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bajamike560
01-28-2008, 10:56 PM
I am using wine a bit more for my pan/reduction sauce and a finish reduction glaze for grub off of the grill. We are not wine drinker's much and was wondering about the shelf life and should they be kept in the fridge???

Thanks, mike.

Papa Hogg
01-29-2008, 08:18 AM
I would suggest you buy the tiny bottles that come in a 4 pk, I believe it is Sutter Home & each bottle is about = to a cup (187 ml). I use these quite often for cooking, if I'm not drinking.

http://i257.photobucket.com/albums/hh211/ejstratman_2008/187wine.jpg

parrothead
01-29-2008, 10:27 AM
I leave my reds set on the counter for long periods of time with a stopper in them. No problems so far.

WineMaster
01-29-2008, 12:31 PM
Get a Vacu Vin

They take the air out so the wine doesnt Oxidize as rapidly.

Cooter
01-29-2008, 12:37 PM
Sorry, but this is one of those "how long is a string?" questions. There are too many variables and not enough info to give a dependable answer.

Oxygen is not a friend of wine. Wine doesn't like bright light very much either. Recork it and put it in a cool (50-55° F), dark place. 60+% humidity is ideal, too dry and the cork will dry out, shrink and let oxygen in.

Here's the fun part – It's up to you when it's bad. What may be undrinkable to you may be just the way I like it. When wine goes bad it loses it's flavor and aroma, eventually it will turn to vinegar.

Open the bottle and take a sniff. If it smells OK, then take a little sip. If it tastes OK, then use it or drink it. DO NOT cook with a wine you wouldn't drink. If I'm going to cook with wine I always have a small glass while I'm cooking (quality control).

One bottle of opened wine could last weeks or months before you find it undrinkable. While another bottle of the same wine is undrinkable as soon as you open it. Wineries lose 1-2% of bottled wine because of bad corks. I've bought wine from the winery and it was bad 4 hours later when we opened it for dinner. I've also forgotten wine for months after I opened it, it was still very drinkable.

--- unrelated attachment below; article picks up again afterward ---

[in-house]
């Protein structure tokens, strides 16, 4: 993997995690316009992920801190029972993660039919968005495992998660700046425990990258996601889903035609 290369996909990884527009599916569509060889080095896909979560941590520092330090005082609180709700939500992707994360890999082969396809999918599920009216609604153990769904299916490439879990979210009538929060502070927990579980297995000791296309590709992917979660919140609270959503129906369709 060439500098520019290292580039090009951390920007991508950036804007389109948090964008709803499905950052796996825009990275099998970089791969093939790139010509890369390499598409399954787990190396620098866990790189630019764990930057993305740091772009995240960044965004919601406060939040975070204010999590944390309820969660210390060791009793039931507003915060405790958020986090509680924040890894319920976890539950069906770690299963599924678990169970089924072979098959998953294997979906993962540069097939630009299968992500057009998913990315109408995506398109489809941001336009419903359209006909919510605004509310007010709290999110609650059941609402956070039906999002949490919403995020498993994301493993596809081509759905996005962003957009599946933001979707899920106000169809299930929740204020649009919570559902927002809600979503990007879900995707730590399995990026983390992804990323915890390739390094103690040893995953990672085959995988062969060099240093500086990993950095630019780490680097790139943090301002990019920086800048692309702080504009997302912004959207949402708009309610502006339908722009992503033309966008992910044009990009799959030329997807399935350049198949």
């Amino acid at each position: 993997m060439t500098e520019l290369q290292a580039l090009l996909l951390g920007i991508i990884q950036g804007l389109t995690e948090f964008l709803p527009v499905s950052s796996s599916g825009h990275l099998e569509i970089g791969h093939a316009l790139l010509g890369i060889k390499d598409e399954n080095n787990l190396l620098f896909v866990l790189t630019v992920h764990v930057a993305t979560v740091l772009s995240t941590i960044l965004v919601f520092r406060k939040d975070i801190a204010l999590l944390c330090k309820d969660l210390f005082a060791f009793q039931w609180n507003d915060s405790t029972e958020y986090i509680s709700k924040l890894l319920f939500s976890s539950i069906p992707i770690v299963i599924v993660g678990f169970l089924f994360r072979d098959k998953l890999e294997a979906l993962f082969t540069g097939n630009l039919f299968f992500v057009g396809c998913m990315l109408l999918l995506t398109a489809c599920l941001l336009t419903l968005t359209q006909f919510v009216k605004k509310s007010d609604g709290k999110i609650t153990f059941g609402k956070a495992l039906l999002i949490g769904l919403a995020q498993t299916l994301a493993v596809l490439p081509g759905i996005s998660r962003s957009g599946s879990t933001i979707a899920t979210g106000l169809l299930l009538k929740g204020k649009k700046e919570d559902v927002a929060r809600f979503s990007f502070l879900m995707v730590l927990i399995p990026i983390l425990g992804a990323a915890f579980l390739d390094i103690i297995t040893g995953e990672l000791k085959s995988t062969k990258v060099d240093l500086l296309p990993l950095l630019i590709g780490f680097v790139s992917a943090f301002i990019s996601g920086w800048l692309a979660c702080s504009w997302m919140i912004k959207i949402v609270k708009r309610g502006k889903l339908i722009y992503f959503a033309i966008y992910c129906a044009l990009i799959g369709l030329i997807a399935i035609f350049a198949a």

There are all kinds of gadgets to help recork wine, but I know none of the brethren like gadgets so I won't go into them here.

Stored properly some reds will improve with age, but most are RTD (ready to drink) when you buy them. Whites and roses are RTD and rarely improve with age.

Putting it in the fridge will slow the process, but could cause deposits to develop in the wine over time.

Bottom line – There are few things that can happen to a wine that will be dangerous to you, but many that might make it unpleasant. It's up to you to decide.

Transformer BBQ
01-29-2008, 04:12 PM
If you just use it for cooking, there are some decent (ouch) boxed wines. Many are vacuum sealed which prevents light and air from being in contact with the wine... and will allow you to use as little or as much as you want for cooking. Suprizingly these can hold as much as 3 bottles worth in one container, so for the $20 you could be fine for a long time. There is a brand that is slipping my mind right now... Black box... that is pretty decent for this purpose.

bajamike560
01-29-2008, 11:03 PM
Thank's for the great reply's.
I will take a snort for quality controll. :-D
The main reason for the question is because I purchased a big bottle of mondavi merlot (sponser for the PBS cooking show I watch on Saturday's, so I figured I would help out the sponser's) and it is a larger bottle than I purchas normally. I keep the cork in it with no sun light and just the heat from the house, used it tonight and wwwaas ooookkk III tthinnnnkkk...:mrgreen:
The whole cheese and wine thing came to me when we (with the inlaws) went on a quick tasting tour thru the Columbia river gorge (here in Wash state) A couple of year's ago, really opened up my eye's on how the flaver's go together and the way thing's work, just another page in the food working process.....

Mike

Rockaway BeachBQ
01-31-2008, 01:25 PM
I like to keep a box of Burgundy on the counter for cooking or the occasional glass. Box wine tends to be relatively flat tasting, I cannot recommend one over the other. I also highly recommend the vacuvin, but I tend to try and finish a bottle within a week or two.

Jeremiah
01-31-2008, 04:17 PM
http://www.dtourwine.com/

I bought a lot of this when it came out, worked out to about ~9 per 750ml. Pretty damn good stuff for the price. If you see it anywhere I'd pick it up, it's still drinking just fine.